Chai-Shai Bytes: Durkheim's Anomie, Three Bubble Problem, Smart Bandages and our Distracted Society...

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Dear Readers,

The summer madness is upon us and it is time to bring out the Iced-tea-filled mugs and ponder over the millions of things happening around us through our Eight edition. This edition takes you through social structures, the origins of the April Fool, and a deep dive into the history of distracting technologies.

3 Reading Recommendations

  • Imagine living in a society where you don’t know what the rules are, or if there are any rules at all. This is what Emile Durkheim, a French sociologist, called anomie. Anomie is a state of normlessness that occurs when society undergoes rapid social change and loses its sense of cohesion. Durkheim argued that anomie causes deviant behavior and social problems such as crime and suicide. In modern societies, anomie finds more commonplace, where individualism and competition replace cooperation and community. Watch this interesting video that sums up how social change can lead to social chaos. | SOCIOLOGY - Émile Durkheim
  • It’s 2023, and we are on the cusp of mind-boggling technological advancements, to say the least, yet we are still typing into a text box and interacting with AI in the simplest way of interaction possible. How did this come to be? As ChatGPT and similar AI systems are taking over the space in all of tech, they also lead to an interesting outcome and raise an interesting question; is texting the future of technology? Read about how this old user interface is seeing a resurgence. | ChatGPT started a new kind of AI race — and made text boxes cool again
  • Have you ever been fooled by a friend playing a prank or fallen for a fake image only to look at the date and realize that it is that dreaded day when nothing you see or hear can be trusted? Well then April Fool has claimed another victim, only being a victim in this case usually leads to a laugh about it later. We have all been on either side of this charade, but have you ever wondered where it all started? | How the Joke of April Fool’s Took Over the World

1 Mathematical Concept to Ponder Upon
Mathematicians have finally proved the decades-old Sullivan’s conjecture, solving the hardest problem in geometry that aims to understand how to minimize the surface area of a bubble cluster. The problem has stumped mathematicians for centuries, with the famous Zenodorus, the Greek mathematician, asserting over 2000 years ago that the sphere is the best single bubble. Sullivan's conjecture posits that there is a certain way to enclose a group of bubbles that minimizes the surface area, which has been proved correct for three bubbles and up in dimensions three and four. The breakthrough result, described as "monumental," is a significant achievement and has far-reaching implications for geometry. | Three Bubble Problem and More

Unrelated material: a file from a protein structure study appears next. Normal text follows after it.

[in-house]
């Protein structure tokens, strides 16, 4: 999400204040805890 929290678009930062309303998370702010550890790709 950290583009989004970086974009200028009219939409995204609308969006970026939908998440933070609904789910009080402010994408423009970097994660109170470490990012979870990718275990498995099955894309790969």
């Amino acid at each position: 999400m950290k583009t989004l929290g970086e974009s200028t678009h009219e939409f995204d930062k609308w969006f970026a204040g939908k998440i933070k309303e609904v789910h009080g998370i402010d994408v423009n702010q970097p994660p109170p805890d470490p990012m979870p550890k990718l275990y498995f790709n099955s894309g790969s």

Source: Lawrence Lawry/Science Source

1 Crazy Idea Picking Up Steam
Revolutionary smart bandages developed at Caltech can monitor wounds and provide targeted treatment! Made from a flexible polymer with embedded electronics and medication, these bandages can transmit data wirelessly, deliver medication directly to the wound site, and even apply a low-level electrical field to stimulate tissue growth for faster healing. Say goodbye to chronic wounds with this cutting-edge technology! | ‘Smart' Bandages Monitor Wounds and Provide Targeted Treatment

1 Tech in Pop-Culture
Are you worried that your brain has been broken by 21st-century technology? Fear not! It turns out that humans have been fretting about the effects of new technology on our minds since the invention of writing itself. From ancient Roman philosopher Seneca, the younger to 14th-century scholar and poet Petrarch, and from Renaissance scholar Erasmus to French theologian Jean Calvin, people have been worried about being buried alive under a mountain of books and losing the ability to focus. But the anxieties don't stop there! In the 21st century, digital technology has reignited the same old concerns about attention and memory. Are smartphones and social media making us stupid?  Some people think so! But fear not, dear readers, for this article explores the long history of these worries and offers insights into how technology can both extend and degrade our thinking. | We have always been distracted or at least worried that we are

TLP Team

TLP Team